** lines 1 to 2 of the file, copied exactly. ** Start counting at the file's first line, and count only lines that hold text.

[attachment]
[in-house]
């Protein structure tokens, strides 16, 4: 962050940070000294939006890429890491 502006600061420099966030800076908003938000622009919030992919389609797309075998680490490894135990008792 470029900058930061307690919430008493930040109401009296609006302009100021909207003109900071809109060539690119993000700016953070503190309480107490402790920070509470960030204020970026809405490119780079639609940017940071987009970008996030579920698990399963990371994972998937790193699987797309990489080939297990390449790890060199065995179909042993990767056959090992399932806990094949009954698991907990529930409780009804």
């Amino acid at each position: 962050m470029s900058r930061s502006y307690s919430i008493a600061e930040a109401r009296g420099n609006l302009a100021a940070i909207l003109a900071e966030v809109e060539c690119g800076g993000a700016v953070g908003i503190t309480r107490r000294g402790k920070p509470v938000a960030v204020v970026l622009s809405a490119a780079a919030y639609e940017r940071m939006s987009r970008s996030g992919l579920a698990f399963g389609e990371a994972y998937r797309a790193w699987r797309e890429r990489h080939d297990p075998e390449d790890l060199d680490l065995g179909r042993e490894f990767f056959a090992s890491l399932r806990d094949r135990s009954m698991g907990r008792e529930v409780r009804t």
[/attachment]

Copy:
[in-house]
């Protein structure tokens, strides 16, 4: 962050940070000294939006890429890491 502006600061420099966030800076908003938000622009919030992919389609797309075998680490490894135990008792 470029900058930061307690919430008493930040109401009296609006302009100021909207003109900071809109060539690119993000700016953070503190309480107490402790920070509470960030204020970026809405490119780079639609940017940071987009970008996030579920698990399963990371994972998937790193699987797309990489080939297990390449790890060199065995179909042993990767056959090992399932806990094949009954698991907990529930409780009804």